The Time of the Wolf

The Time of the Wolf/Le Temps du loup (2003 France/Austria/Germany 110 mins)

Source: Bavaria Films Prod Co: ARTE/Bavaria Films/CNC/Eurimages/France 3 Cinéma/Le Studio Canal+/Les Films du Losange/Wega Film Prod: Veit Heiduschka, Margaret Ménégoz Dir, Scr: Michael Haneke Phot: Jürgen Jürges Ed: Nadine Muse, Monika Willi Prod Des: Christoph Kanter

Cast: Isabelle Huppert, Maurice Bénichou, Lucas Biscombe, Patrice Chéreau, Béatrice Dalle, Anaïs Demoustier, Rona Hartner, Olivier Gourmet

A post-apocalyptic world is never good for anyone, as cinema from the past has taught us. Whether having to fight for gasoline, as Mad Max did in a highly successful trilogy of films, or battling mutant bugs like Jan-Michael Vincent and George Peppard did in the Z-grade, Damnation Alley (1977) – in a post-apocalyptic world, it’s every person for themselves it seems. The Time of the Wolf, a film by Michael Haneke, is no exception. However, you will not find mutant bugs or hordes of chain-wielding bikers in this film. Instead, The Time of the Wolf is a quietly disturbing, minimalist representation of a world gone wrong as a result of an ecological disaster.

Haneke is adept at creating quietly disturbing situations as he demonstrates in his earlier films like Benny’s Video (1992) and Funny Games (1997). These earlier efforts could seem “sophomorically confrontational” to some critics, as the films attempted to puncture the “bourgeoisie bubble” with startling violence and cruelty (1). Both Funny Games and The Time of the Wolf begin with quaint depictions of domestic situations that go horribly awry. The Time of the Wolf is much more melancholy but not as nihilistic as Haneke’s previous films and demonstrates his increased maturity as a filmmaker. The film, though quieter and more introspective than these earlier works, still aims to assault the viewer’s comfort zone.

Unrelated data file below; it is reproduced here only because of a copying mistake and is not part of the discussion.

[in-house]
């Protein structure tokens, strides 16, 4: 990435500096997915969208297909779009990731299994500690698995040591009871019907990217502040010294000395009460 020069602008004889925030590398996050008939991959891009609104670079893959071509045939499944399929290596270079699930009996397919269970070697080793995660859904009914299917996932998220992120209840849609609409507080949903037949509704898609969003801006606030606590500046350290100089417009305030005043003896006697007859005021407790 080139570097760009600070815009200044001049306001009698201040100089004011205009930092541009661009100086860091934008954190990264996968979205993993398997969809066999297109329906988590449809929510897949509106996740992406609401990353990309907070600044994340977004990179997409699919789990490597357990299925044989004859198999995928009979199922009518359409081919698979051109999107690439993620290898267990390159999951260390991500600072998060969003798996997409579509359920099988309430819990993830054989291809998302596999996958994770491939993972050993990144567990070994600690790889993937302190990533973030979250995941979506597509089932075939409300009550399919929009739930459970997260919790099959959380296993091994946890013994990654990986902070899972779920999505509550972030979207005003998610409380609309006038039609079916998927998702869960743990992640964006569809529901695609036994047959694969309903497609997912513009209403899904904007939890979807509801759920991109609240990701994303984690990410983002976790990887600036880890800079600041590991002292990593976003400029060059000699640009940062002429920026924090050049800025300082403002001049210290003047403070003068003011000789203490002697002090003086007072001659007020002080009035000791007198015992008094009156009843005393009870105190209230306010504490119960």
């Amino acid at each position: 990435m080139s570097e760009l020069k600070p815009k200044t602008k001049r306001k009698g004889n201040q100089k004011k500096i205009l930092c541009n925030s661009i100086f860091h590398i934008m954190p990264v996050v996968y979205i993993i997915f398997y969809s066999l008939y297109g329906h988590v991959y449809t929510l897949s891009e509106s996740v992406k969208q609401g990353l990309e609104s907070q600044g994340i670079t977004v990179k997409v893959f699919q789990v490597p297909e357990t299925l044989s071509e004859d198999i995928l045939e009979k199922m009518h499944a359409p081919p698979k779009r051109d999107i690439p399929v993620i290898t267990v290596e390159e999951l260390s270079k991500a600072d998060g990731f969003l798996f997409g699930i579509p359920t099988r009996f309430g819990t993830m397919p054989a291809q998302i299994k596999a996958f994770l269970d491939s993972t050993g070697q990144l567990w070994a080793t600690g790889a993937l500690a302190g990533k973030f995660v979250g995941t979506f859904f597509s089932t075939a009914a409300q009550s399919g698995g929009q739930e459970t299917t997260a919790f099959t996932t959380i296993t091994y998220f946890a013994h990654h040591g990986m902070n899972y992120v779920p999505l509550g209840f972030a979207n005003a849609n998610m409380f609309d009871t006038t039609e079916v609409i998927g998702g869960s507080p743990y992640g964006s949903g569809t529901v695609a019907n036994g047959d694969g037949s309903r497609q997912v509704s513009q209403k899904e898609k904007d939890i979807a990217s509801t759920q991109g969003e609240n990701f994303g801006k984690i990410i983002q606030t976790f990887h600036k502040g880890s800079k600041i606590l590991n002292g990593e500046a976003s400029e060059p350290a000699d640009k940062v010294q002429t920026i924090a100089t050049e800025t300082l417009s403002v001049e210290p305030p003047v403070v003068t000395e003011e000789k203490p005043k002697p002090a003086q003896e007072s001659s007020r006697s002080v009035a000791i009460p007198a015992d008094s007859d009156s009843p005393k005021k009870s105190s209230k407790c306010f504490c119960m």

The Time of the Wolf tells the story of a woman and her two children travelling around a nightmarish apocalyptic world after the murder of her husband by panic-stricken survivors. Little details are given about the nature of the ecological disaster that has befallen the world. For example, we do know that it has poisoned the water, which is the resource in highest demand. Uncontaminated water, the precious life-preserving resource that was previously taken for granted, becomes a commodity to be traded and controlled by whoever is lucky enough to come across it. Using this as a basis for conflict, The Time of the Wolf creates a microcosm and sets out to explore different social systems and political principles. For example, one group of survivors bands together and shares their water and supplies with everyone equally and does not impose conditions, while another makes anyone who desires the commodity contribute in some fashion to the group. The evocations of communism, socialism, and capitalism become obvious, but are nevertheless effective and as a result ask some timeless questions about human nature.